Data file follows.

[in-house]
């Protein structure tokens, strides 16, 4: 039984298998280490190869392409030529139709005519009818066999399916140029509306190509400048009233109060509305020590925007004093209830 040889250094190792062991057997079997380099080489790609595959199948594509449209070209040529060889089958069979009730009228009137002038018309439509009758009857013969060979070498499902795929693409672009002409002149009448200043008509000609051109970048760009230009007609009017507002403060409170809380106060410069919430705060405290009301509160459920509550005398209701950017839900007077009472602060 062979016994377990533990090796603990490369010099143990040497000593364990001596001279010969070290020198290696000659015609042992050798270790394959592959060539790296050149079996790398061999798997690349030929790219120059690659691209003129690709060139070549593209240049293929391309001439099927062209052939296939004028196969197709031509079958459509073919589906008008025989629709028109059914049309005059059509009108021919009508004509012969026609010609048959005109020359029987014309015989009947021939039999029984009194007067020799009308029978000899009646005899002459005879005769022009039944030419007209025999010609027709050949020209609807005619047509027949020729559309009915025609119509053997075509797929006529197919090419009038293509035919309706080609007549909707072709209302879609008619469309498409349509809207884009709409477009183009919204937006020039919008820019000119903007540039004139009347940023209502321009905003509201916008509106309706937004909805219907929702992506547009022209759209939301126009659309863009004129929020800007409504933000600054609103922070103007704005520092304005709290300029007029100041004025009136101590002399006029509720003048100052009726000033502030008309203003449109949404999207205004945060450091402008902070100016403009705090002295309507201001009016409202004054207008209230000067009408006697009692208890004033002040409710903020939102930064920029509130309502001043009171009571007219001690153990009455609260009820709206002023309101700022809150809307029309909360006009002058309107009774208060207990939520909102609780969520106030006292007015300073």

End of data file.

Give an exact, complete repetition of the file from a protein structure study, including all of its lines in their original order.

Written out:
[in-house]
């Protein structure tokens, strides 16, 4: 039984298998280490190869392409030529139709005519009818066999399916140029509306190509400048009233109060509305020590925007004093209830 040889250094190792062991057997079997380099080489790609595959199948594509449209070209040529060889089958069979009730009228009137002038018309439509009758009857013969060979070498499902795929693409672009002409002149009448200043008509000609051109970048760009230009007609009017507002403060409170809380106060410069919430705060405290009301509160459920509550005398209701950017839900007077009472602060 062979016994377990533990090796603990490369010099143990040497000593364990001596001279010969070290020198290696000659015609042992050798270790394959592959060539790296050149079996790398061999798997690349030929790219120059690659691209003129690709060139070549593209240049293929391309001439099927062209052939296939004028196969197709031509079958459509073919589906008008025989629709028109059914049309005059059509009108021919009508004509012969026609010609048959005109020359029987014309015989009947021939039999029984009194007067020799009308029978000899009646005899002459005879005769022009039944030419007209025999010609027709050949020209609807005619047509027949020729559309009915025609119509053997075509797929006529197919090419009038293509035919309706080609007549909707072709209302879609008619469309498409349509809207884009709409477009183009919204937006020039919008820019000119903007540039004139009347940023209502321009905003509201916008509106309706937004909805219907929702992506547009022209759209939301126009659309863009004129929020800007409504933000600054609103922070103007704005520092304005709290300029007029100041004025009136101590002399006029509720003048100052009726000033502030008309203003449109949404999207205004945060450091402008902070100016403009705090002295309507201001009016409202004054207008209230000067009408006697009692208890004033002040409710903020939102930064920029509130309502001043009171009571007219001690153990009455609260009820709206002023309101700022809150809307029309909360006009002058309107009774208060207990939520909102609780969520106030006292007015300073």